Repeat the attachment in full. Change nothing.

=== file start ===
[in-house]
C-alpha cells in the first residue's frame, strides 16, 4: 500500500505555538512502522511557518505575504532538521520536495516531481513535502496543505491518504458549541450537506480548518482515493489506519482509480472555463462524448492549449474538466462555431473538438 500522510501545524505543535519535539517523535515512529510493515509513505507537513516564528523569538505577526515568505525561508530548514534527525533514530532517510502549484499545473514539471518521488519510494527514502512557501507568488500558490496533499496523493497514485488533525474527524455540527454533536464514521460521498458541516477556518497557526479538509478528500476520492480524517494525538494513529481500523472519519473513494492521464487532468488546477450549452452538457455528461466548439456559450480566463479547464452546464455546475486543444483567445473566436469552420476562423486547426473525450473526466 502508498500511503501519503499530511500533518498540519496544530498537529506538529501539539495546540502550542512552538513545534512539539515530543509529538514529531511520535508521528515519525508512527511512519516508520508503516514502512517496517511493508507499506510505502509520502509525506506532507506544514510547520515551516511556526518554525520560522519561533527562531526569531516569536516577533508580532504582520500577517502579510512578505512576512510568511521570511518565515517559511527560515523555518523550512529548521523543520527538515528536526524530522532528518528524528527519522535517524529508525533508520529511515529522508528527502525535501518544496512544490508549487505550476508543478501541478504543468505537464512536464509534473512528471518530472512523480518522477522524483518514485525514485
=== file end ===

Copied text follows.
[in-house]
C-alpha cells in the first residue's frame, strides 16, 4: 500500500505555538512502522511557518505575504532538521520536495516531481513535502496543505491518504458549541450537506480548518482515493489506519482509480472555463462524448492549449474538466462555431473538438 500522510501545524505543535519535539517523535515512529510493515509513505507537513516564528523569538505577526515568505525561508530548514534527525533514530532517510502549484499545473514539471518521488519510494527514502512557501507568488500558490496533499496523493497514485488533525474527524455540527454533536464514521460521498458541516477556518497557526479538509478528500476520492480524517494525538494513529481500523472519519473513494492521464487532468488546477450549452452538457455528461466548439456559450480566463479547464452546464455546475486543444483567445473566436469552420476562423486547426473525450473526466 502508498500511503501519503499530511500533518498540519496544530498537529506538529501539539495546540502550542512552538513545534512539539515530543509529538514529531511520535508521528515519525508512527511512519516508520508503516514502512517496517511493508507499506510505502509520502509525506506532507506544514510547520515551516511556526518554525520560522519561533527562531526569531516569536516577533508580532504582520500577517502579510512578505512576512510568511521570511518565515517559511527560515523555518523550512529548521523543520527538515528536526524530522532528518528524528527519522535517524529508525533508520529511515529522508528527502525535501518544496512544490508549487505550476508543478501541478504543468505537464512536464509534473512528471518530472512523480518522477522524483518514485525514485